“How are we going to accommodate that?” Potter asked. “There are a whole range of issues that we’re going to need to manage if we go back to the classroom.” He added that the health concerns attached to physical school attendance will have an especially harsh impact on lower-income households.
Socioeconomic issues were a frequently discussed topic throughout the conversation, since the pandemic has shed light on many disparities that have long existed in the area’s pre-K–12 students. San Antonio has more extreme income equality and a wider digital divide than most American cities. Although area school districts have made tremendous efforts to bridge that gap, thousands of rural and lower-income students in South Texas still lack adequate internet or computer access.
“The COVID-19 pandemic is revealing greater inequities, and if these are not addressed, they will have very negative impacts to our communities that have been denied access, creating an even greater divide,” DelliCarpini said.
For the past three years Sansone has been studying geography’s effect on postsecondary opportunity. In rural areas of South and West Texas, for instance, she has documented the struggles of students who have limited or no access to Wi-Fi, public transportation, bilingual aid or several other resources. She said that changes to policy and institutional organization will go a long way in helping both K–12 and college students navigate those inequities.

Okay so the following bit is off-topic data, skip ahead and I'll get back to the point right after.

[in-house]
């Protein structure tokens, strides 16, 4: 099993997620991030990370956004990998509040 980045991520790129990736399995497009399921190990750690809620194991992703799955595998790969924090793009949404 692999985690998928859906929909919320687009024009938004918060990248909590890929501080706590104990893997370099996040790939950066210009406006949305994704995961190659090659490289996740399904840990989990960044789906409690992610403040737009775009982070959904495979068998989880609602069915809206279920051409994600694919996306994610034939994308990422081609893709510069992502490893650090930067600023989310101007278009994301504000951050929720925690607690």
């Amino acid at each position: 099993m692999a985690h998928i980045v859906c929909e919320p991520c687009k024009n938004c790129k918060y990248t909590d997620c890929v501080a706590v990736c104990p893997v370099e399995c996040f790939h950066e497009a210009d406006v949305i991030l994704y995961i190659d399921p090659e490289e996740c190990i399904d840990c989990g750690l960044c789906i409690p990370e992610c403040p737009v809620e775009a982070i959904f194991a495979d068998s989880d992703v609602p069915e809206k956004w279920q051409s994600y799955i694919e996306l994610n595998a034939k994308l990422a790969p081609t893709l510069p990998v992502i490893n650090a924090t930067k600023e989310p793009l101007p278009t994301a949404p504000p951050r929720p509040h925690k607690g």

“Higher education institutions are going to have to start to think and reimagine the ways that we can serve our students, particularly those that have very little power,” Sansone said.
As schools and higher ed institutions make plans for the fall and beyond, the panelists also gave advice to caregivers turned homeschoolers who are still trying to manage the learning needs of their children—as well as their mental and social health—for the rest of the spring semester. Ryan and Trepal both recommended that parents of students with specific needs should be in frequent contact with school representatives, counselors and the students’ team of teachers.
⇒ Watch the recorded livestream of this Community Conversations event.
Trepal also said that data suggests families across the board are seeing an increase in mental health issues. She offered resources, such as the Bexar County Department of Behavioral Health’s website and the San Antonio Food Bank help line, that can help students and their families weather a “perfect storm” of insecurities heightened by the pandemic, whether it’s regarding food, mental health or domestic violence.
She further acknowledged that schools provide structure, and when that structure is altered, it can affect the sleeping patterns, motivation and interactions in children. “I’ve watched all three of my children struggling in different ways, and I’m an educator and I specialize in counseling,” she admitted, stating that teachers and educators should be thoughtful and compassionate as these adolescents continue to adjust. “Thinking about social and emotional well-being is important as we look at the different diversity of students that we’re serving across San Antonio.”